File(s) under permanent embargo
A comparison with natural particles reveals a small specific effect of PVC microplastics on mussel performance
Effects of microplastics on marine taxa have become a focal point in marine experimental biology. Almost all studies so far, however, assessed the influence of microplastics on animals only in relation to a zero-particle group. Documented microplastic impacts may thus be overestimated, since many marine species also experience natural suspended solids as a stressor. Here, we compared the effects of polyvinyl chloride (PVC) and red clay (mean for both particles: ~12–14 μm) on the Mediterranean mussel Mytilus galloprovincialis across three particle concentrations (1.5, 15, 150 mg l−1). Exposure to PVC for 35 days lowered mussel body condition index by 14% in relation to clay, but no difference in byssus production, respiration and survival rates emerged between the two particle types. This suggests that the effects of synthetic particles on filter feeders may emulate those of natural suspended solids, and highlights the importance of including natural particles in microplastic exposure studies.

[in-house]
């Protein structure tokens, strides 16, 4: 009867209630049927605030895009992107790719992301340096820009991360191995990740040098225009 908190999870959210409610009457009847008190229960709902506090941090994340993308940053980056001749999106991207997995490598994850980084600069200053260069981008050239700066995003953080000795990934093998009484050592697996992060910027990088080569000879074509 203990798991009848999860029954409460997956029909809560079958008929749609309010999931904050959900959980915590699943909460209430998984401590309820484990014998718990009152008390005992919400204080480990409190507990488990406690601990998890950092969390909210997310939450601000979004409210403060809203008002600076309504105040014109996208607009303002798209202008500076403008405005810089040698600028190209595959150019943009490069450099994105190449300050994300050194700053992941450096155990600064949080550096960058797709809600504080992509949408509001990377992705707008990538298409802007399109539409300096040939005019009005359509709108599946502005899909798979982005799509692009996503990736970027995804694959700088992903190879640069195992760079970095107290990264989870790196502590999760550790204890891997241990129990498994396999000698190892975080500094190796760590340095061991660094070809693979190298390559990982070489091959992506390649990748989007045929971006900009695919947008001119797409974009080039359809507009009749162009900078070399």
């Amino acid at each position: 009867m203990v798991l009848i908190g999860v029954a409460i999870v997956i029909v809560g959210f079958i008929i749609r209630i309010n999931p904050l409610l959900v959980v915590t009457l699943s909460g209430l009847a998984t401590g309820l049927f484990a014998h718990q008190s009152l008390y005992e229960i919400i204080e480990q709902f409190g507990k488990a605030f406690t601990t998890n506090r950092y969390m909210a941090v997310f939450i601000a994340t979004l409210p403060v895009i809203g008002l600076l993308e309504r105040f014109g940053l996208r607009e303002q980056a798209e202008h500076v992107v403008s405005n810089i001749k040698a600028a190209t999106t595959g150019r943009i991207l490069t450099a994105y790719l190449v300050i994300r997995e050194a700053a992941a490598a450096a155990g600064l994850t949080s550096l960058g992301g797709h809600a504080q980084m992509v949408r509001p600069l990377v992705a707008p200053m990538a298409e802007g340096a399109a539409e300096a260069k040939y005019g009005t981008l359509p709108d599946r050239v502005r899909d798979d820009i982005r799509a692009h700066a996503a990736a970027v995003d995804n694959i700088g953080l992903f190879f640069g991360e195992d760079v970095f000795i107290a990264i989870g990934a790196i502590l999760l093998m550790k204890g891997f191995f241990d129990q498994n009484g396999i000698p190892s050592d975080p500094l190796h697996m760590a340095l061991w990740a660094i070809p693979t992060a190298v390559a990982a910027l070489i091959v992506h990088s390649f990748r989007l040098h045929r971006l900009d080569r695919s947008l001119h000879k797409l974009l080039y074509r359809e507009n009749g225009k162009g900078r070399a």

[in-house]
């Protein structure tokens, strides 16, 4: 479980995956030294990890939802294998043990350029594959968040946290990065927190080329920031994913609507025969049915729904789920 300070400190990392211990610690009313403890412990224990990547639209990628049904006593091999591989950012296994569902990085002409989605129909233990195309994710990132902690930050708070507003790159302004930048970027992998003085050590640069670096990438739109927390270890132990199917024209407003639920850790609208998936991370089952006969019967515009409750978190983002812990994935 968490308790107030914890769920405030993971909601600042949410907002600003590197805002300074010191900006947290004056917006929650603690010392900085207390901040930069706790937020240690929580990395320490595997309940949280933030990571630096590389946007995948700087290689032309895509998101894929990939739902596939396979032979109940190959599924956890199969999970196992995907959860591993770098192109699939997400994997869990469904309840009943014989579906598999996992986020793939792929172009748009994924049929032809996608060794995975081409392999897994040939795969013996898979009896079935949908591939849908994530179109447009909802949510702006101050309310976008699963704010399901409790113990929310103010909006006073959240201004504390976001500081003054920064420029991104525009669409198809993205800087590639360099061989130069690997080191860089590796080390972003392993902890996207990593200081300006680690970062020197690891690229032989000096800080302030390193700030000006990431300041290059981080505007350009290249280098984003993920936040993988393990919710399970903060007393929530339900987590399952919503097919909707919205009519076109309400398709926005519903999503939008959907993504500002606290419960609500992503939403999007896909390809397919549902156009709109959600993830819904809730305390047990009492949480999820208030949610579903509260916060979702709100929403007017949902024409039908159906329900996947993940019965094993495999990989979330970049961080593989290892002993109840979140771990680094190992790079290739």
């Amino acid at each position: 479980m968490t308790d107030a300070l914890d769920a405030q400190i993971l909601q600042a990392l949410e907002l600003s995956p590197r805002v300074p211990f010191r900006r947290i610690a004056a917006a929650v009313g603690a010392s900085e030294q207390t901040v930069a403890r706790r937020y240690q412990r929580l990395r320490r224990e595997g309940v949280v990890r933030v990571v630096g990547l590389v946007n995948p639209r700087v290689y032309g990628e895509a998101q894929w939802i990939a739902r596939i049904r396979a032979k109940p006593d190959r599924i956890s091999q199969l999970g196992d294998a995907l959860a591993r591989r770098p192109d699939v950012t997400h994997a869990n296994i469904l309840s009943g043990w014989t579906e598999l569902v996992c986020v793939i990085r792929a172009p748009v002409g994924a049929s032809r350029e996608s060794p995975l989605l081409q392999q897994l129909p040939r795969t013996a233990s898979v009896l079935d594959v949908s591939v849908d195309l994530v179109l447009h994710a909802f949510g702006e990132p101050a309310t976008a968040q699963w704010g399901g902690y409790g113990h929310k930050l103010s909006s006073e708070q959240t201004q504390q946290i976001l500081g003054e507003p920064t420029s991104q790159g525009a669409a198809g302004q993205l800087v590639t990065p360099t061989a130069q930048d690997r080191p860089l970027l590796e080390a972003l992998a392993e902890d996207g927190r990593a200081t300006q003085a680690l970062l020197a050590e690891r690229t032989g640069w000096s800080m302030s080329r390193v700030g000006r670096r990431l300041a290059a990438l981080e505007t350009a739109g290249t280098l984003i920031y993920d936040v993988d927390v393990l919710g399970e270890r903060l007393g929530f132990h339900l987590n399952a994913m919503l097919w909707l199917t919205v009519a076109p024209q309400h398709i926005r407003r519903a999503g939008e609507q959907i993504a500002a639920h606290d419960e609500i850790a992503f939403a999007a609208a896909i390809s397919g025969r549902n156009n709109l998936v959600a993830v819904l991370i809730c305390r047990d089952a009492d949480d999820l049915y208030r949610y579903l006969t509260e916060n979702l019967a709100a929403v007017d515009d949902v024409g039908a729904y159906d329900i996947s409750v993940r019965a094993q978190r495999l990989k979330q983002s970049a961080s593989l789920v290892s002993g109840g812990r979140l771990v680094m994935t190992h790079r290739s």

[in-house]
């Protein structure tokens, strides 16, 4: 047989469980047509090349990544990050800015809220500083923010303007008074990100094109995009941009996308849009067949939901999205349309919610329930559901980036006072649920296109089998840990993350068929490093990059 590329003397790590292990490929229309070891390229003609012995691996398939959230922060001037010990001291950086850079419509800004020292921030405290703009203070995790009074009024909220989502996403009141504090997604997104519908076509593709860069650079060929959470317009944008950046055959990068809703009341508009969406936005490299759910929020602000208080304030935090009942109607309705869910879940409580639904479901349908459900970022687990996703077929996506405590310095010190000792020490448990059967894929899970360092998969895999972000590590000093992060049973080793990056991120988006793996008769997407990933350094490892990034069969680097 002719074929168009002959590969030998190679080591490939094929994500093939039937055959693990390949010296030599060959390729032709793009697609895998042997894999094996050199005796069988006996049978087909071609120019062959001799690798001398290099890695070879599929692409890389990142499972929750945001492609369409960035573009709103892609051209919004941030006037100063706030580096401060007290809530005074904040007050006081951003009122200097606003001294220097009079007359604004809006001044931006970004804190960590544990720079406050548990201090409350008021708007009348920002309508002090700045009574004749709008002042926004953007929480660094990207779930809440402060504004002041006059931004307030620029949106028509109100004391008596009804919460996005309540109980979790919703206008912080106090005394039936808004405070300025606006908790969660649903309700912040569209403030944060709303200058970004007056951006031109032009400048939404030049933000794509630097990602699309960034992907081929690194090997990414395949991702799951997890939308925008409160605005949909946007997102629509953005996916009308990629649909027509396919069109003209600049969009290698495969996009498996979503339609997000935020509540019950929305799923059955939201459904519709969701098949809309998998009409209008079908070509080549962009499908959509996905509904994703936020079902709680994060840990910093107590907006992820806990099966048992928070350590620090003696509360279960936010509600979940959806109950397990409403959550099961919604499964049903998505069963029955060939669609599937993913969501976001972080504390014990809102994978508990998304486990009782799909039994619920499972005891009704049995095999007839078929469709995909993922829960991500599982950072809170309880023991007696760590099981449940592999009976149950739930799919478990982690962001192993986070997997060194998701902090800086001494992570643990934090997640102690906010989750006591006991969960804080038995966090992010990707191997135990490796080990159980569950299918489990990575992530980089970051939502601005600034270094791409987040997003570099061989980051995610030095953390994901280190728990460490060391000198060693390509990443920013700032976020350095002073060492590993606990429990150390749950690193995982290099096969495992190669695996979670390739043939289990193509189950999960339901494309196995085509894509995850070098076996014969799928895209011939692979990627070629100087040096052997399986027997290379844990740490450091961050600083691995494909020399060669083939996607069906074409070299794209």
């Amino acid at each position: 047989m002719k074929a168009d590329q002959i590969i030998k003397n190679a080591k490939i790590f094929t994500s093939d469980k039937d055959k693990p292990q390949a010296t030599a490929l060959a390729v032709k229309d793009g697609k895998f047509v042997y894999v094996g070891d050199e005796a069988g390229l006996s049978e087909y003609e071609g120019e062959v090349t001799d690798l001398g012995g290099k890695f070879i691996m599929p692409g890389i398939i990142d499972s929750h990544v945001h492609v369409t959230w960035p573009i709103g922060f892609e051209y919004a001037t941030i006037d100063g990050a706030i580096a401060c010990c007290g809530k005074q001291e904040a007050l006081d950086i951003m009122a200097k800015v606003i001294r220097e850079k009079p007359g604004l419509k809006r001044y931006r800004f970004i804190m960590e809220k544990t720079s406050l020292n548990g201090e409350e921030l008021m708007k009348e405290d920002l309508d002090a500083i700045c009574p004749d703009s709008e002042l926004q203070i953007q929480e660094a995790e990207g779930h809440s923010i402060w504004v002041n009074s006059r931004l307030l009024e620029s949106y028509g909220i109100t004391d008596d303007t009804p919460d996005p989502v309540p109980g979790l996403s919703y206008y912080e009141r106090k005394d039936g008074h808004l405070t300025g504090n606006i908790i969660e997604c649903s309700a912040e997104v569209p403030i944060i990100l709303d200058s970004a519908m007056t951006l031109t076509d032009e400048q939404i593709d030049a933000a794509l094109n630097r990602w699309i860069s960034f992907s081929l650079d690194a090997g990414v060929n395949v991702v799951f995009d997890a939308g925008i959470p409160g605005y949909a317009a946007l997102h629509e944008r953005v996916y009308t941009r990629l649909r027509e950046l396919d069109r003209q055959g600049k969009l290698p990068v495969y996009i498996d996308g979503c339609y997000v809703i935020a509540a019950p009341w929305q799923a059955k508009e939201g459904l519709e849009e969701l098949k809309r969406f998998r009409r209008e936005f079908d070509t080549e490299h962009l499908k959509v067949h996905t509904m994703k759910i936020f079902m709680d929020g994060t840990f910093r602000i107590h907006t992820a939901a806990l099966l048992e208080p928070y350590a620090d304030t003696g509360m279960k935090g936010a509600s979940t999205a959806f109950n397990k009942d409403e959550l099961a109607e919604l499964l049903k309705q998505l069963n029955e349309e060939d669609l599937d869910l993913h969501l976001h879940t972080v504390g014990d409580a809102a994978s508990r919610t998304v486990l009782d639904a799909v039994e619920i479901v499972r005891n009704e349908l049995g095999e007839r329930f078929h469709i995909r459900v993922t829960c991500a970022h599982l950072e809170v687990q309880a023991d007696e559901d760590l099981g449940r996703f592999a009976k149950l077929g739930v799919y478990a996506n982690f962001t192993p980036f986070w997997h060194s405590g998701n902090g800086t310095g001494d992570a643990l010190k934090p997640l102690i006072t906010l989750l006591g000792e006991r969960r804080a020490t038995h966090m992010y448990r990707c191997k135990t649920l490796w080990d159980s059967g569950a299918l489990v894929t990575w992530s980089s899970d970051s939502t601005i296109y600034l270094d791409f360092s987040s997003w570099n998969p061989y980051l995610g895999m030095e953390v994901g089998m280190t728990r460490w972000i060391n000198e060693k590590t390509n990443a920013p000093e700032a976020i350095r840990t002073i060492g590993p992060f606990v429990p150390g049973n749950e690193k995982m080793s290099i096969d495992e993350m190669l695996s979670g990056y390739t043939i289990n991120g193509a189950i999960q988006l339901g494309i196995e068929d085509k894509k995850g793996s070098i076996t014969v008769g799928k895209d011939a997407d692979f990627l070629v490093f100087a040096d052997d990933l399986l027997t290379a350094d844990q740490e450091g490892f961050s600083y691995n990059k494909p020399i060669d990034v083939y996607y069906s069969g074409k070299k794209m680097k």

Publication titleMarine Pollution Bulletin
Department/SchoolInstitute for Marine and Antarctic Studies
PublisherPergamon-Elsevier Science Ltd
Place of publicationThe Boulevard, Langford Lane, Kidlington, Oxford, England, Ox5 1Gb
Rights statementCopyright 2020 Elsevier Ltd.